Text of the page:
Daughter Of African-American Filmmaker Asks, What Happened To Kathleen Collins?
SCOTT SIMON, HOST:
Much of the world is getting to know the work of Kathleen Collins - all the more to regret that she's not around to hear the praise. Kathleen Collins was a writer and filmmaker who died in 1988 of breast cancer. She was 46 years old.
Her 1982 film, "Losing Ground," was one of the first features directed by an African-American woman. It never opened in theaters. But last year, the film sold out at Lincoln Center. And now her first collection of short stories has been published, "Whatever Happened To Interracial Love?"
Stories, almost all of them unpublished in Kathleen Collins' lifetime, have now been collected by her daughter Nina Collins and published by HarperCollins - no relation. Nina Collins, who's been a literary agent and a writer, joins us from New York. Thanks so much for being with us.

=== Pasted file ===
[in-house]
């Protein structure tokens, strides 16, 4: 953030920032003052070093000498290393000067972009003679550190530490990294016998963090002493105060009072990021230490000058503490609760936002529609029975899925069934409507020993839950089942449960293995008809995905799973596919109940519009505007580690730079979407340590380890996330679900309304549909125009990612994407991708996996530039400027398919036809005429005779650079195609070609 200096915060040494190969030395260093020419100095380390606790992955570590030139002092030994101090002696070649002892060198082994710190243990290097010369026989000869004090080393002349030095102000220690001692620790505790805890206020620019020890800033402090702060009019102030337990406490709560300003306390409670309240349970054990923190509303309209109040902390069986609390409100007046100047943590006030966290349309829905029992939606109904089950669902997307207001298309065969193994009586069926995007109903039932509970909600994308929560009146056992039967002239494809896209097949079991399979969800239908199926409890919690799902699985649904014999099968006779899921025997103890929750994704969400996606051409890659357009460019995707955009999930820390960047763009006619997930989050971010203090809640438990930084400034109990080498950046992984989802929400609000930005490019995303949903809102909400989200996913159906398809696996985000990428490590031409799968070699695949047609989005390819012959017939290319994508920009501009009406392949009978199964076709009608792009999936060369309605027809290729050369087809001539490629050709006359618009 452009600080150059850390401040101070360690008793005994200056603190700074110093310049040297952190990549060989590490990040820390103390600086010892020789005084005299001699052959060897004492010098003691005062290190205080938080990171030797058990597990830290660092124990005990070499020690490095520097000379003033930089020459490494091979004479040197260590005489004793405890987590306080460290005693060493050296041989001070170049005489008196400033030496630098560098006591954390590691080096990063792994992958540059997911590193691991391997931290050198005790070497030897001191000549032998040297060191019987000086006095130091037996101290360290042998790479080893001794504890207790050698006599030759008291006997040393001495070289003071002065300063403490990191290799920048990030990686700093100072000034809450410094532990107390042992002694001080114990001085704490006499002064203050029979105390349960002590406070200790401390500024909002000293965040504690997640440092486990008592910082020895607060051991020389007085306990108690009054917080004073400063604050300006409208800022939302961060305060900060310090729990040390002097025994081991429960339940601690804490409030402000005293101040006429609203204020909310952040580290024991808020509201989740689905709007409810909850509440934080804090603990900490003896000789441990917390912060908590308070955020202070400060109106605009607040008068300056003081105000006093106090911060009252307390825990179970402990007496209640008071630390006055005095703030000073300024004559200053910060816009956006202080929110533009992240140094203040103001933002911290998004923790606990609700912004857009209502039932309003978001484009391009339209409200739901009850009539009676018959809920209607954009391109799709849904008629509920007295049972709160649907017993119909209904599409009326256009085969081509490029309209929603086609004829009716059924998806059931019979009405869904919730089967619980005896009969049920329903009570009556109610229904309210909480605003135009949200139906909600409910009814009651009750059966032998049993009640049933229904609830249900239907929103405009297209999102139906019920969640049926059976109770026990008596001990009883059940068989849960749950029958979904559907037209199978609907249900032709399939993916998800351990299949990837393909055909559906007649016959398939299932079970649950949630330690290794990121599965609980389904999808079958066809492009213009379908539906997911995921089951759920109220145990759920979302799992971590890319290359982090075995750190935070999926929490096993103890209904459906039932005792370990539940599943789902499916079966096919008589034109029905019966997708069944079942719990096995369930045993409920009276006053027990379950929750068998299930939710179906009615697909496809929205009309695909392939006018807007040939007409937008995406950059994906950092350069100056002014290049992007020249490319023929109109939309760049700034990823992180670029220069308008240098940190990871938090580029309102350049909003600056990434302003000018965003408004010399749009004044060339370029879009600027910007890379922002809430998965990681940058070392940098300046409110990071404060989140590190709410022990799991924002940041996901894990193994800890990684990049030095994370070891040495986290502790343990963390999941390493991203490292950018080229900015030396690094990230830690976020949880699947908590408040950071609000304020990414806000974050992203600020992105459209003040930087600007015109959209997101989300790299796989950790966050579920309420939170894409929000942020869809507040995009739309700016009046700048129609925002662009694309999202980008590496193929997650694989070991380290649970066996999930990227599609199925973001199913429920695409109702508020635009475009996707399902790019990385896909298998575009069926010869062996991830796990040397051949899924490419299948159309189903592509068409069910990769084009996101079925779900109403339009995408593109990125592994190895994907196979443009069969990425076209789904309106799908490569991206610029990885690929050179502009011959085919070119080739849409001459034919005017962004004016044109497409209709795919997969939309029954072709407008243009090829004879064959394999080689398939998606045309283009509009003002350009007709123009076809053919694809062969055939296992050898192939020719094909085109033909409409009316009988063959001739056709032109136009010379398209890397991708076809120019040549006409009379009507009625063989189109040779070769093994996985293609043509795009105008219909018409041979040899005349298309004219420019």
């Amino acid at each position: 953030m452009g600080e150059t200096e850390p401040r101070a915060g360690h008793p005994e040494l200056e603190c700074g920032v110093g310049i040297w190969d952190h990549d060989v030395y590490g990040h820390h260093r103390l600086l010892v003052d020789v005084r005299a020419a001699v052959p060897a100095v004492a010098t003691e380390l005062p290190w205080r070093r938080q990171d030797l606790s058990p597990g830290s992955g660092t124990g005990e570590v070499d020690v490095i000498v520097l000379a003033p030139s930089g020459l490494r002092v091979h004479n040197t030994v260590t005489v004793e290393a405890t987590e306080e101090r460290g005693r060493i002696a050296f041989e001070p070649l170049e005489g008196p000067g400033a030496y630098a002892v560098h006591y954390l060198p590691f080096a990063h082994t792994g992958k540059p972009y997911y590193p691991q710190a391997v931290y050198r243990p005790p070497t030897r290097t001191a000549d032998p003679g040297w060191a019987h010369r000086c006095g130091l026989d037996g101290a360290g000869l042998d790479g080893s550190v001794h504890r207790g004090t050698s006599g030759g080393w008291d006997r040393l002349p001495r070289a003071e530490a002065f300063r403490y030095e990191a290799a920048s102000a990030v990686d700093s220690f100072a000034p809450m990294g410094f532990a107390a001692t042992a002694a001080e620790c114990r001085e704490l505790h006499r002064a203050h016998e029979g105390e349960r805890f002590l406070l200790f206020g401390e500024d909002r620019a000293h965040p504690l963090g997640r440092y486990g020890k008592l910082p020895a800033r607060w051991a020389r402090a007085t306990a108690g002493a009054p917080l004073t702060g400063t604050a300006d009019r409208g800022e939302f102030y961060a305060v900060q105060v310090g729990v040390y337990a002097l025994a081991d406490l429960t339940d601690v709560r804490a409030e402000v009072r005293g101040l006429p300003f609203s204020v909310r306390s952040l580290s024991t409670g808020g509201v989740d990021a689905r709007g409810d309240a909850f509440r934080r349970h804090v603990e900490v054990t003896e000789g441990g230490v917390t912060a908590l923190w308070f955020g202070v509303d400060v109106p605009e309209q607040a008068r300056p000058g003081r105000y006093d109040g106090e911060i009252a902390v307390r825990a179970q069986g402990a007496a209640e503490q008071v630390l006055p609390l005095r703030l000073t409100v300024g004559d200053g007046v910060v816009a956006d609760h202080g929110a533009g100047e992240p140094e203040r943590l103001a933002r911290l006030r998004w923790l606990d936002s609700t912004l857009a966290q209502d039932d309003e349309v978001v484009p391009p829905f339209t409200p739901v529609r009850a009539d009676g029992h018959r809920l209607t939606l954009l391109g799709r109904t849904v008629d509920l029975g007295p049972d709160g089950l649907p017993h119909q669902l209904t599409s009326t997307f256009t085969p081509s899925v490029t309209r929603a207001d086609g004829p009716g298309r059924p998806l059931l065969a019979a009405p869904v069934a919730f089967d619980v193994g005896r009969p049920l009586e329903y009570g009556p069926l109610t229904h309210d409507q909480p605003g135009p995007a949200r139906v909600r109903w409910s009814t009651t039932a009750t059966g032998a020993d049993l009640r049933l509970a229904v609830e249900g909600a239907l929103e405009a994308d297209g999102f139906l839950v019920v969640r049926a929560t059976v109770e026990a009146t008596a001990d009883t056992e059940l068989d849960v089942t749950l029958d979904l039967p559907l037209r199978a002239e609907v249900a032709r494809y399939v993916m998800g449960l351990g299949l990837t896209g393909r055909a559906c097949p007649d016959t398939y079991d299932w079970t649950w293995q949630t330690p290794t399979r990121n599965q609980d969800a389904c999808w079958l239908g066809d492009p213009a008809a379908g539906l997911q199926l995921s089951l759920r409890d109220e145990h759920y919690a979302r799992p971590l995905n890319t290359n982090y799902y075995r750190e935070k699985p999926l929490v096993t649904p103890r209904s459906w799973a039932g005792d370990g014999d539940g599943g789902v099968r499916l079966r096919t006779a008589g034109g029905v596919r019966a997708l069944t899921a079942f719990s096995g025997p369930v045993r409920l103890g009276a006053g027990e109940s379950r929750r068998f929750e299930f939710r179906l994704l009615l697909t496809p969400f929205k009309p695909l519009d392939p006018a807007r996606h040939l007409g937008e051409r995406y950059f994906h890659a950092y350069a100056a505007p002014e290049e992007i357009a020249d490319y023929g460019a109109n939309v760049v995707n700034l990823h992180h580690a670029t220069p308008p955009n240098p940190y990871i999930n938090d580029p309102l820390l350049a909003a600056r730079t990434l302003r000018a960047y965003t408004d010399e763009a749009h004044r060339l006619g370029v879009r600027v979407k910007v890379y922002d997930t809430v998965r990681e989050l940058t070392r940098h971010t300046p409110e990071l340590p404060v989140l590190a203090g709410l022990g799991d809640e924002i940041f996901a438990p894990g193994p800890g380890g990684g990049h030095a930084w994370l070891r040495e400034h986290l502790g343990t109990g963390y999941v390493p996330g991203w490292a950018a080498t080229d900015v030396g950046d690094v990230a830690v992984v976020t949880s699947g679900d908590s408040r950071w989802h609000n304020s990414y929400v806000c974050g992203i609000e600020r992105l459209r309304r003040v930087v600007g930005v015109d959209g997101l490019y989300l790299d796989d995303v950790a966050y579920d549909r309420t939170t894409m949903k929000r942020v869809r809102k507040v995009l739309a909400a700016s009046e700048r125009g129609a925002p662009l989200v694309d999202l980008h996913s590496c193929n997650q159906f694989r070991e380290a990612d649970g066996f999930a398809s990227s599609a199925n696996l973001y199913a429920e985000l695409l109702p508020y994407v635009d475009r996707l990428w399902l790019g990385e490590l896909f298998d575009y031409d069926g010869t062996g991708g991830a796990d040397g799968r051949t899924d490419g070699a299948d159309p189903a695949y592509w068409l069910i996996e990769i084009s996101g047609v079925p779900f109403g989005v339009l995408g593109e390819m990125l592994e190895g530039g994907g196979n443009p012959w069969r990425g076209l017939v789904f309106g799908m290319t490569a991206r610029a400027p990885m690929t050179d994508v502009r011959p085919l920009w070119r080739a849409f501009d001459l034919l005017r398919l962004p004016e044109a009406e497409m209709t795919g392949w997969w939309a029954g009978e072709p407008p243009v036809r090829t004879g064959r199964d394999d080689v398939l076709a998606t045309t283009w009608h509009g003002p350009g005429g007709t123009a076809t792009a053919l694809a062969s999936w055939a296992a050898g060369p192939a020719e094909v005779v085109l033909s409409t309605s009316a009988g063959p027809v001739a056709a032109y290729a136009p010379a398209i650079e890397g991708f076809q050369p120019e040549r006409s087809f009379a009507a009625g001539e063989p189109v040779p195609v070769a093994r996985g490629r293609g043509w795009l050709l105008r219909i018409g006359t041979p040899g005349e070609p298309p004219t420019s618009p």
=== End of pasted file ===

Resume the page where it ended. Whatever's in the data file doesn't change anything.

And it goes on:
NINA COLLINS: Thank you for having me.
SIMON: I have to begin by asking - you've worked so hard to bring your mother's work to new attention. But I gather, having read articles you've written over the years, that you didn't feel particularly close to her when you were a child.
COLLINS: No, I think I did feel really close to her. But I - she was quite preoccupied as a mother. She was - as much as I know, she loved us. She was probably a writer more than she was anything else. And so our childhood was complicated.
You know, she was a divorced, single, black woman writer-mother. She had no money. And so I think it was hard. And I think she was frequently depressed. And then when she died when I was 19 of an illness that she'd kept a secret for, it turns out, much of my childhood - she first got sick when I was 11, and I didn't know about her cancer until two weeks before she died.
It was a huge trauma. And I'm probably, you know, still not quite in touch with the anger I feel about it. Or maybe I am. Maybe that's what's come out in all this - in this process and the writing I've done.
SIMON: Where do these stories come from? Where'd you find them?
COLLINS: She had remarried shortly before her death. And my stepfather and I didn't get along very well. And so in the aftermath of her death, kind of in the immediate aftermath, I gathered all of her stuff that I could and put it in this trunk - all of her writings and photographs and journals and really whatever I could kind of lay my hands on - and took it with me.